Distinguishing between 'service station' and 'fuel store' is easy
I struggle sometimes to locate the latch that pops the hood on my pickup, but there was a time when I was a bit of a mechanic.
That time was decades ago, and mechanical things were more, well, mechanical. If something went wrong, you'd pop the hood, listen to the motor (or if the vehicle wouldn't start, you'd listen to the way the engine tried to turn over) and diagnose the most likely problems. Most of the time, after a little practice and a lot of watching your dad work his way around engines and vehicles, you'd be correct, or in the neighborhood.
If you couldn't make a diagnosis, you could take the vehicle to a mechanic at one of the service stations. I still call the fueling stores these days service stations, but they're not quite the old ones.
A service station in the early days of travel in vehicles powered by internal-combustion engines was a place that sold gas from a pump and cans of oil, fan belts and other odds-and-ends that a traveler might need in the event of car trouble. A service station had a couple of employees who came out and pumped the gas, checked the oil and the tire pressure, washed the windshield and used a little whisk broom to brush the debris from the floor mats of your car. Often as not, when the gas quit running and the hose was replaced on the pump, the employee would take a greasy rag from the back pocket of greasy overalls and use it to protect his hands as he loosened the cap on the radiator and checked the water level.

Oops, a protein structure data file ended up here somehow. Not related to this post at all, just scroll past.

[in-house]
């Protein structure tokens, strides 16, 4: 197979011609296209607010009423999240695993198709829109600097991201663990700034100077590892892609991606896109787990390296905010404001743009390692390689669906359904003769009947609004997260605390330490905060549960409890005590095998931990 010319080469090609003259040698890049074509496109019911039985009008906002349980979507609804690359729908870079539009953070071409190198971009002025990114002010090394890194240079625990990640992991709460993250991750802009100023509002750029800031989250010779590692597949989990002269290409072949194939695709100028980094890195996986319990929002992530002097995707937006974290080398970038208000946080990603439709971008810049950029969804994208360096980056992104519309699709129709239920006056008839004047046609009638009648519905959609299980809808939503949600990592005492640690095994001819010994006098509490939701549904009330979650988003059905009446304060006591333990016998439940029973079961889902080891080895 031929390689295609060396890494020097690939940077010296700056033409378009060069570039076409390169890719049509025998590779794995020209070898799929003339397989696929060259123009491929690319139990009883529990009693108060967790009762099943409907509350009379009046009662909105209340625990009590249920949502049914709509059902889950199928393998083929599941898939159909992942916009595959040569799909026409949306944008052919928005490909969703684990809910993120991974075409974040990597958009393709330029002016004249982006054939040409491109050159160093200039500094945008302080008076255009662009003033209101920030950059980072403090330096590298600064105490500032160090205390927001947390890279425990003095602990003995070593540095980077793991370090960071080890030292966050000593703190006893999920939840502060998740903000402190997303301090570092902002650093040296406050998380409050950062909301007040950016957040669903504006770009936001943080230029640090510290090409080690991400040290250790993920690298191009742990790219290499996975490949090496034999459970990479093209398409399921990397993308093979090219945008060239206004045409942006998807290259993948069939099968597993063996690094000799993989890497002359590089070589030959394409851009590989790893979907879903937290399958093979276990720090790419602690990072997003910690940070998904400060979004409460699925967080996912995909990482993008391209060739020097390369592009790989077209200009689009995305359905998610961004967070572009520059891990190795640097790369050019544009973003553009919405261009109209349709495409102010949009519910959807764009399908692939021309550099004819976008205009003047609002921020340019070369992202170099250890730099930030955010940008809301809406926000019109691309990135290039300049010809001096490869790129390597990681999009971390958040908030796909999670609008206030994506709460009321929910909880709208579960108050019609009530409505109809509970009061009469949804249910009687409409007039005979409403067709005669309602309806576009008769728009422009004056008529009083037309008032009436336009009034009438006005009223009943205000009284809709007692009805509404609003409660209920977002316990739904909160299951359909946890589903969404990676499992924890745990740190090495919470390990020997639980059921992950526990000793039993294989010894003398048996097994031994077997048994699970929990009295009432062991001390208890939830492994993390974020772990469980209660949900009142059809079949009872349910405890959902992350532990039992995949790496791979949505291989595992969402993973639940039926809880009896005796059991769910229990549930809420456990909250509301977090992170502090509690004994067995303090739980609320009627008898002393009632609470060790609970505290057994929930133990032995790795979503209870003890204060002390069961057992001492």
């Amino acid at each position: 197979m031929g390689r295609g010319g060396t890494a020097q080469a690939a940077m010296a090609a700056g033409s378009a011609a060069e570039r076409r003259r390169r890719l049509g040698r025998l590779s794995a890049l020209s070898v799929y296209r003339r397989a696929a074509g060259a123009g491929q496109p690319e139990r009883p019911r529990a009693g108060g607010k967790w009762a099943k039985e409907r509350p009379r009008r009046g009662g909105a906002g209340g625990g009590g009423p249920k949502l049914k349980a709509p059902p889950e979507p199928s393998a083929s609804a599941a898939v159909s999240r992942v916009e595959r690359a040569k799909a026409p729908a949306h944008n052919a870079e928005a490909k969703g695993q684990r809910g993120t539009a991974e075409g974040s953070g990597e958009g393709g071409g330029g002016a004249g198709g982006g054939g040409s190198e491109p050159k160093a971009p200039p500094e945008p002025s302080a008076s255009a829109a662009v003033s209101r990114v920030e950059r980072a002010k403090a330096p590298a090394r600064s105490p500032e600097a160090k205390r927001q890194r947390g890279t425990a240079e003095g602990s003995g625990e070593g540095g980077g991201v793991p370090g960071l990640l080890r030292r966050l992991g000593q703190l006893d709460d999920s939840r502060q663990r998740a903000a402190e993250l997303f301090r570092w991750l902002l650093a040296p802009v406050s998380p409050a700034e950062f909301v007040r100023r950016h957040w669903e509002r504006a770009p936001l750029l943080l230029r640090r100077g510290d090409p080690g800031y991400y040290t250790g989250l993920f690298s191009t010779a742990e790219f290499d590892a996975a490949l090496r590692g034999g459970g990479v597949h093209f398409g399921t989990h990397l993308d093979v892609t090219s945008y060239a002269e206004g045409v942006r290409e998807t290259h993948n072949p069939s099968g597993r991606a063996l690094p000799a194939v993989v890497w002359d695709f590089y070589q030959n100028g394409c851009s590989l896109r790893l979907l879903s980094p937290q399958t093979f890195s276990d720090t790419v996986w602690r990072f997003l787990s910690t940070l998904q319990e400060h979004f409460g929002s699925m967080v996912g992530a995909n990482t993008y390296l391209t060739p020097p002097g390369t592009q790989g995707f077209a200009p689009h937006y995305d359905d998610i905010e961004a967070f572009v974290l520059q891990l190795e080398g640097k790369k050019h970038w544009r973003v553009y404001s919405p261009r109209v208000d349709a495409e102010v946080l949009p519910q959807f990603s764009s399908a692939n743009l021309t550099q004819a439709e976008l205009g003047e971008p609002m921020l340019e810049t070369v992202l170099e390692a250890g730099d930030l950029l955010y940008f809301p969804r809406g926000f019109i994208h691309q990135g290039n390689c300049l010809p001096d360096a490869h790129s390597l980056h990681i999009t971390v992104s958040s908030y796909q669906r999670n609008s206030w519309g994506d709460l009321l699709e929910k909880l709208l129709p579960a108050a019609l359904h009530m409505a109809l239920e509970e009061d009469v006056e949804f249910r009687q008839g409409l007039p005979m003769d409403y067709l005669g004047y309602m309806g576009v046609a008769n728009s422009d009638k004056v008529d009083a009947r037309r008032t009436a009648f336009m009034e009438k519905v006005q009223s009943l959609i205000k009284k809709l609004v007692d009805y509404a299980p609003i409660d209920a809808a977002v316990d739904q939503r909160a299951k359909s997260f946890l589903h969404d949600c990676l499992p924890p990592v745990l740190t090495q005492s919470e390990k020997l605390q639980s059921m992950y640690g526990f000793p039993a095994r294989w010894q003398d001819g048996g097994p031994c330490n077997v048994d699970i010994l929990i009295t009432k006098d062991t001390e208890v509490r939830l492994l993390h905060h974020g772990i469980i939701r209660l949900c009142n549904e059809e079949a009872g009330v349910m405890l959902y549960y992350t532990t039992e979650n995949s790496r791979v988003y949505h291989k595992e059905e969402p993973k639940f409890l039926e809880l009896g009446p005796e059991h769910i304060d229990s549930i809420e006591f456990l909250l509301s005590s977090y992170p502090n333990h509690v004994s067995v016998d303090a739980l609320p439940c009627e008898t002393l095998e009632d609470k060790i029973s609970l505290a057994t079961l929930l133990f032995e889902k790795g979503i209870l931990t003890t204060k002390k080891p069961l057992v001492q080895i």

A service station didn't sell much in the way of food, certainly not broasted chicken or ready-made cheeseburgers (not that I haven't enjoyed a few of those things at the Get-And-Goes along the highways today), not T-shirts and not cappuccino or coffee mugs with Mount Rushmore or a colorful pheasant on the side. A service station would sometimes have a box of Baby Ruth or Butterfinger candy bars, maybe some bags of Planter's peanuts, in the glass case under the cash register.
I've been in service stations today that have racks and racks of snacks, wall-to-wall coolers with sandwiches and soft drinks and half a dozen kinds of coffee in pumper thermoses. If the service station of the old days had a coffee pot, it belonged to the station owner. If he was changing a fan belt for you or adjusting the carburetor on your vehicle, he might offer you a cup, no charge. If it was late in the day, the coffee had been aging since early morning, and it took a powerful desire for some caffeine to pour that sludge into a stained but recently washed mug and drink it down.
If you really wanted something to drink, there was a bulky, red-and-white Coca-Cola machine over in the corner. You put your coins in the slot, listened for the clink as the gizmo activated, opened the top and slid the bottle of your choice down the row to the end, where you could lift it from the cooler and uncap it with the opener fastened to the side of the machine. Like as not, you had to ask one or two local kids to please jump down from the top of the machine before you opened it. Local teens liked to perch on the pop machine and yak with the owner while he worked on cars or fixed flat tires.
I loved it when a vehicle developed just enough of a problem for me to take it to the station (but not so much of a problem it wouldn't run). My dad took it as a personal defeat if he had to ask for help with a mechanical problem. I saw it as a trip to town, a bottle of pop and some down time with one or two kids from school who hung around the station.
For me, the visit to the service station beat the daylights out of learning very much about the inner workings of a vehicle.